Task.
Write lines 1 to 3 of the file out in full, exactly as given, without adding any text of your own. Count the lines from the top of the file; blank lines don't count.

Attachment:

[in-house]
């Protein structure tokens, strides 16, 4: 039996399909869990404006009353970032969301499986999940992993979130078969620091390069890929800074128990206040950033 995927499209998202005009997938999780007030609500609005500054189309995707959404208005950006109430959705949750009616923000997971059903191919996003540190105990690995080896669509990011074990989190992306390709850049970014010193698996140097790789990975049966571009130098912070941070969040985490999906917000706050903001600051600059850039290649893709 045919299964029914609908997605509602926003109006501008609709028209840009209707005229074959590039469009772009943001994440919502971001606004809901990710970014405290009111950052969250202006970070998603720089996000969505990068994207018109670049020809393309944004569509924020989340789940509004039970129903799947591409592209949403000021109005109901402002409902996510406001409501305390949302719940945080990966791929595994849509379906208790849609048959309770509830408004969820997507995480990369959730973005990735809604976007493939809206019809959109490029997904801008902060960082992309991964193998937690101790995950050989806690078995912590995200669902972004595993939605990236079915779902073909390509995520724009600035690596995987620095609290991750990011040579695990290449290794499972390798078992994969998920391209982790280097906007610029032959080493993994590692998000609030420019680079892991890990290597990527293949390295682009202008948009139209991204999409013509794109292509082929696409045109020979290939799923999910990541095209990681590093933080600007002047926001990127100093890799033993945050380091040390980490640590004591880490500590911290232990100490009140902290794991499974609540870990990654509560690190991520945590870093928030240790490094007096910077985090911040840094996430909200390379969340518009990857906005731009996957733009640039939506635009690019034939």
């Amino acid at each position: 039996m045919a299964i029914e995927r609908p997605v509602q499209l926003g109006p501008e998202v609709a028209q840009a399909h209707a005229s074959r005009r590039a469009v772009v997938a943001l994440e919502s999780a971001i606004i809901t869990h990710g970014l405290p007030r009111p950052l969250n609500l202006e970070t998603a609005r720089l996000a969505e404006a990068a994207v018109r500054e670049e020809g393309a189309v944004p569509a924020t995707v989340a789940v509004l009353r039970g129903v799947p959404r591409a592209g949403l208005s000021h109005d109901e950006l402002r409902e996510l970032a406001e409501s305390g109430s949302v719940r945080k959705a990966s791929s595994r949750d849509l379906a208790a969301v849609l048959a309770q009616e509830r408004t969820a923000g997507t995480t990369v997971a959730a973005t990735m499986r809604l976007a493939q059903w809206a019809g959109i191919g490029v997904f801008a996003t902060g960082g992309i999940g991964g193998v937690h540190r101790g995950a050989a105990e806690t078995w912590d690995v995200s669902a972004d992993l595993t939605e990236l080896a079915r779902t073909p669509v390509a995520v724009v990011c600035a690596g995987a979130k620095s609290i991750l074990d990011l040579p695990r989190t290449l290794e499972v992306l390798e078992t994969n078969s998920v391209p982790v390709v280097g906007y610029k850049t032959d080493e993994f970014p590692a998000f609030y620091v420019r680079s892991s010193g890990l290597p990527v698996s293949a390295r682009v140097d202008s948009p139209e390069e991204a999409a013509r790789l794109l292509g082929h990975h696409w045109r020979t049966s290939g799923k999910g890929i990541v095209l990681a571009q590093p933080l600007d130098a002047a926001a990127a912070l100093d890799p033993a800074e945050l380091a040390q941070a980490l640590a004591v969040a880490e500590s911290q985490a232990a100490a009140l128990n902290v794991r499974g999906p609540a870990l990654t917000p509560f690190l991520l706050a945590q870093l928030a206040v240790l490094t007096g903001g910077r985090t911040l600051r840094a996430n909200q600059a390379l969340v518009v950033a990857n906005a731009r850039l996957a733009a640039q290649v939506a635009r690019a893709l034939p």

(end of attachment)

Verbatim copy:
[in-house]
């Protein structure tokens, strides 16, 4: 039996399909869990404006009353970032969301499986999940992993979130078969620091390069890929800074128990206040950033 995927499209998202005009997938999780007030609500609005500054189309995707959404208005950006109430959705949750009616923000997971059903191919996003540190105990690995080896669509990011074990989190992306390709850049970014010193698996140097790789990975049966571009130098912070941070969040985490999906917000706050903001600051600059850039290649893709 045919299964029914609908997605509602926003109006501008609709028209840009209707005229074959590039469009772009943001994440919502971001606004809901990710970014405290009111950052969250202006970070998603720089996000969505990068994207018109670049020809393309944004569509924020989340789940509004039970129903799947591409592209949403000021109005109901402002409902996510406001409501305390949302719940945080990966791929595994849509379906208790849609048959309770509830408004969820997507995480990369959730973005990735809604976007493939809206019809959109490029997904801008902060960082992309991964193998937690101790995950050989806690078995912590995200669902972004595993939605990236079915779902073909390509995520724009600035690596995987620095609290991750990011040579695990290449290794499972390798078992994969998920391209982790280097906007610029032959080493993994590692998000609030420019680079892991890990290597990527293949390295682009202008948009139209991204999409013509794109292509082929696409045109020979290939799923999910990541095209990681590093933080600007002047926001990127100093890799033993945050380091040390980490640590004591880490500590911290232990100490009140902290794991499974609540870990990654509560690190991520945590870093928030240790490094007096910077985090911040840094996430909200390379969340518009990857906005731009996957733009640039939506635009690019034939």
């Amino acid at each position: 039996m045919a299964i029914e995927r609908p997605v509602q499209l926003g109006p501008e998202v609709a028209q840009a399909h209707a005229s074959r005009r590039a469009v772009v997938a943001l994440e919502s999780a971001i606004i809901t869990h990710g970014l405290p007030r009111p950052l969250n609500l202006e970070t998603a609005r720089l996000a969505e404006a990068a994207v018109r500054e670049e020809g393309a189309v944004p569509a924020t995707v989340a789940v509004l009353r039970g129903v799947p959404r591409a592209g949403l208005s000021h109005d109901e950006l402002r409902e996510l970032a406001e409501s305390g109430s949302v719940r945080k959705a990966s791929s595994r949750d849509l379906a208790a969301v849609l048959a309770q009616e509830r408004t969820a923000g997507t995480t990369v997971a959730a973005t990735m499986r809604l976007a493939q059903w809206a019809g959109i191919g490029v997904f801008a996003t902060g960082g992309i999940g991964g193998v937690h540190r101790g995950a050989a105990e806690t078995w912590d690995v995200s669902a972004d992993l595993t939605e990236l080896a079915r779902t073909p669509v390509a995520v724009v990011c600035a690596g995987a979130k620095s609290i991750l074990d990011l040579p695990r989190t290449l290794e499972v992306l390798e078992t994969n078969s998920v391209p982790v390709v280097g906007y610029k850049t032959d080493e993994f970014p590692a998000f609030y620091v420019r680079s892991s010193g890990l290597p990527v698996s293949a390295r682009v140097d202008s948009p139209e390069e991204a999409a013509r790789l794109l292509g082929h990975h696409w045109r020979t049966s290939g799923k999910g890929i990541v095209l990681a571009q590093p933080l600007d130098a002047a926001a990127a912070l100093d890799p033993a800074e945050l380091a040390q941070a980490l640590a004591v969040a880490e500590s911290q985490a232990a100490a009140l128990n902290v794991r499974g999906p609540a870990l990654t917000p509560f690190l991520l706050a945590q870093l928030a206040v240790l490094t007096g903001g910077r985090t911040l600051r840094a996430n909200q600059a390379l969340v518009v950033a990857n906005a731009r850039l996957a733009a640039q290649v939506a635009r690019a893709l034939p």